Plans to ban daylight saving in Scotland are in breach of European Union laws and should be scrapped, a new report has warned.
Brussels is planning to end the practice of changing the clocks twice a year after research found it was unpopular.
It would mean EU countries had to choose to adopt permanent summer or winter time, meaning the UK would need to stick to a permanent European timezone to bring it into line with the Continent.
The initiative has always faced sharp criticism from Scotland.
For years, farmers north of the border were staunchly opposed to a forward shift in the clocks on the grounds those working in the far north of the country would disproportionately suffer during the long, dark mornings.
Although the changes are not due to come in until after the UK leaves on March 29 next year, the UK would have to adopt the measures during any transition period, peers said.
Current rules mean every state has to switch to summer time on the last Sunday of March and switch back to winter time on the last Sunday of October but the European Commission proposals would stop the practice.
EU countries fall into three timezones - Greenwich Mean Time, Central European Time and Eastern European Time.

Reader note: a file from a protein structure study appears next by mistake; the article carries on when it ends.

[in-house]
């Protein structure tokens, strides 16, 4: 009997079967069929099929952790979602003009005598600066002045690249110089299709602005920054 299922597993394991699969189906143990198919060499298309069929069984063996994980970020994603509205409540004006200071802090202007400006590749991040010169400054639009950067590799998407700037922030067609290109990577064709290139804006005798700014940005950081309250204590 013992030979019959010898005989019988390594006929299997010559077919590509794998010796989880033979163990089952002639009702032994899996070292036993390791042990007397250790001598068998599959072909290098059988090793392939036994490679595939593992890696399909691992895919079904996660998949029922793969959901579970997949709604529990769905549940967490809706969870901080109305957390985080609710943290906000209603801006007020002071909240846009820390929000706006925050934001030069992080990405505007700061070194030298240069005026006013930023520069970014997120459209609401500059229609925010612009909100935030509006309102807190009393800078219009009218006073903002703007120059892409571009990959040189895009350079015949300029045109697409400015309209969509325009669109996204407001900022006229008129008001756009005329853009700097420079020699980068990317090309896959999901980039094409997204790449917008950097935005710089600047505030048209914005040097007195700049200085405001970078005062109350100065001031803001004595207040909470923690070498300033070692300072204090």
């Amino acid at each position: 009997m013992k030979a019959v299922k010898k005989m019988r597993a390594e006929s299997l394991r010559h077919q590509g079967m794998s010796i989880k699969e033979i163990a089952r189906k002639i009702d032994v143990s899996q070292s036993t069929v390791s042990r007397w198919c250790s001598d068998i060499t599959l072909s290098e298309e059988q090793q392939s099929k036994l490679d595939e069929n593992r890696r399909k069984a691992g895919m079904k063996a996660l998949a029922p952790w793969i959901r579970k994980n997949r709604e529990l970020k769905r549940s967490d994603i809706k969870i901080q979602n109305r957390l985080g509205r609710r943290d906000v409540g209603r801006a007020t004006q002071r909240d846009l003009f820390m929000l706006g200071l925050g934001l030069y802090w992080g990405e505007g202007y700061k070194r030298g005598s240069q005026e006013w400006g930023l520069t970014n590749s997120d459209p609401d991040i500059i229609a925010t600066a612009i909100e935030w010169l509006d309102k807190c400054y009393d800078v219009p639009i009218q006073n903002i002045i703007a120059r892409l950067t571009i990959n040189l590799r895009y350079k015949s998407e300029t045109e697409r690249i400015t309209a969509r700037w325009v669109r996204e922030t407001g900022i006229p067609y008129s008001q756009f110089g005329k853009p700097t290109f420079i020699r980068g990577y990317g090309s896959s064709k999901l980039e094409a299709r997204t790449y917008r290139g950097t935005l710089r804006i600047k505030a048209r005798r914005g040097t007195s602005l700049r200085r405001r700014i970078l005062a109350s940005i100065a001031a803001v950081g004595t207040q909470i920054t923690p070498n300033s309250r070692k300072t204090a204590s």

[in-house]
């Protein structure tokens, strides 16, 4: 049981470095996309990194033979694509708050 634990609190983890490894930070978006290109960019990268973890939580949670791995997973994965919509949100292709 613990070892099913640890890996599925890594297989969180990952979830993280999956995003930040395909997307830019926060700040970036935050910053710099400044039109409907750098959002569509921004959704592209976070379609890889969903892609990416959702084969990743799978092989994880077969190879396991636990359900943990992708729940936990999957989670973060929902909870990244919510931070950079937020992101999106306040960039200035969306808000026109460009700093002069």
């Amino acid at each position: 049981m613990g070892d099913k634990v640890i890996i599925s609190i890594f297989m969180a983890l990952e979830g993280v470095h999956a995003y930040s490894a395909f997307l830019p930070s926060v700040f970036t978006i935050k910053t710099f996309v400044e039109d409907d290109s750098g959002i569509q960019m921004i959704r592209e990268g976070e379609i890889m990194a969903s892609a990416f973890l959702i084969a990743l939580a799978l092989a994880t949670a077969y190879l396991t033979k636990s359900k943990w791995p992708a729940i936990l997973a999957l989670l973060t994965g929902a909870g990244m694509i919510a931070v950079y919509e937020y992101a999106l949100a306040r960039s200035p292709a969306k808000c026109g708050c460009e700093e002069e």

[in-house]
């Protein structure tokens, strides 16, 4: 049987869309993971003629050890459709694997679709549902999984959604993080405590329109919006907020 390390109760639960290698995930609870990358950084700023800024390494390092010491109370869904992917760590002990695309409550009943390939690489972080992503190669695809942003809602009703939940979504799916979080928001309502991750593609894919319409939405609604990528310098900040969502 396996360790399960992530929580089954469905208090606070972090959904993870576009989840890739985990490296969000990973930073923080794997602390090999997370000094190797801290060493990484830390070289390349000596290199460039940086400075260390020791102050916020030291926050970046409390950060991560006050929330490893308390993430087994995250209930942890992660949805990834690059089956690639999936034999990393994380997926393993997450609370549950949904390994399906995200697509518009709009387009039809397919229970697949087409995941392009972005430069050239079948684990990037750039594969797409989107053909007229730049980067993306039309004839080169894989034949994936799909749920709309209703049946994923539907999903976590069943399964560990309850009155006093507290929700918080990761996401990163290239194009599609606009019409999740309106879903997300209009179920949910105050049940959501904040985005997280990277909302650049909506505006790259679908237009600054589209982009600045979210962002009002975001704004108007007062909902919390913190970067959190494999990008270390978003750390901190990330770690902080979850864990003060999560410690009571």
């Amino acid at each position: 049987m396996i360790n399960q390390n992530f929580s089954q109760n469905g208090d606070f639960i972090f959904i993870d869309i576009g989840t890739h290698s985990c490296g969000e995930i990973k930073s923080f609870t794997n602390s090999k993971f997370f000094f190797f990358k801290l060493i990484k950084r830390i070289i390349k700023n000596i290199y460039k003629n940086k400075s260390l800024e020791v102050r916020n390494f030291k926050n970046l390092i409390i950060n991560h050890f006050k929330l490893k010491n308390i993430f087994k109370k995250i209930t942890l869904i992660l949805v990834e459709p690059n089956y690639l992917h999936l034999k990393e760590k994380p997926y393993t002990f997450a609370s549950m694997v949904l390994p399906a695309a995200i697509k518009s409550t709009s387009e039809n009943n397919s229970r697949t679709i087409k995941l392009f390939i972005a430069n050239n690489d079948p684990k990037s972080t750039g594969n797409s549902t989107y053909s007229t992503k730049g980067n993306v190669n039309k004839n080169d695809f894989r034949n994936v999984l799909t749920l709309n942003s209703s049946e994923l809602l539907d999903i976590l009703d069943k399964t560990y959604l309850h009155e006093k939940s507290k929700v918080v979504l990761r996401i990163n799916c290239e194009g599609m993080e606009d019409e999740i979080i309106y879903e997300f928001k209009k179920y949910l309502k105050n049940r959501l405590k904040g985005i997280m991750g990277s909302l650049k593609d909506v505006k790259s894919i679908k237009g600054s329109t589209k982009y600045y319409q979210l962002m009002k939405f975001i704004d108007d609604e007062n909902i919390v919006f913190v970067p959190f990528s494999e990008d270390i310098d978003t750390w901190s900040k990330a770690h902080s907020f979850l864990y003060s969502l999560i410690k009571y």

The move would “not affect the choice of time zone” and it would “ultimately remain each member state’s decision whether to go for permanent summer or wintertime (or a different time)”, the proposals state.
European Commission President Jean-Claude Juncker has said millions “believe that in future, summer time should be year-round, and that’s what will happen”.
The move needs the support of all EU countries and backing from MEPs to become law.
In its report, peers on the EU Internal Market sub-committee, recommended the House of Lords issued a “reasoned opinion”, a mechanism that allows parliaments to register concerns about proposals.
They said the decision to end daylight saving clock changes should not be made by the EU.
The recommendation will be debated on Wednesday.
Committee chairman Lord Whitty said: “The European Commission’s proposal to end seasonal time changes goes beyond its remit and is not in compliance with the principle of subsidiarity.
“We are therefore recommending that the House of Lords issues a reasoned opinion.”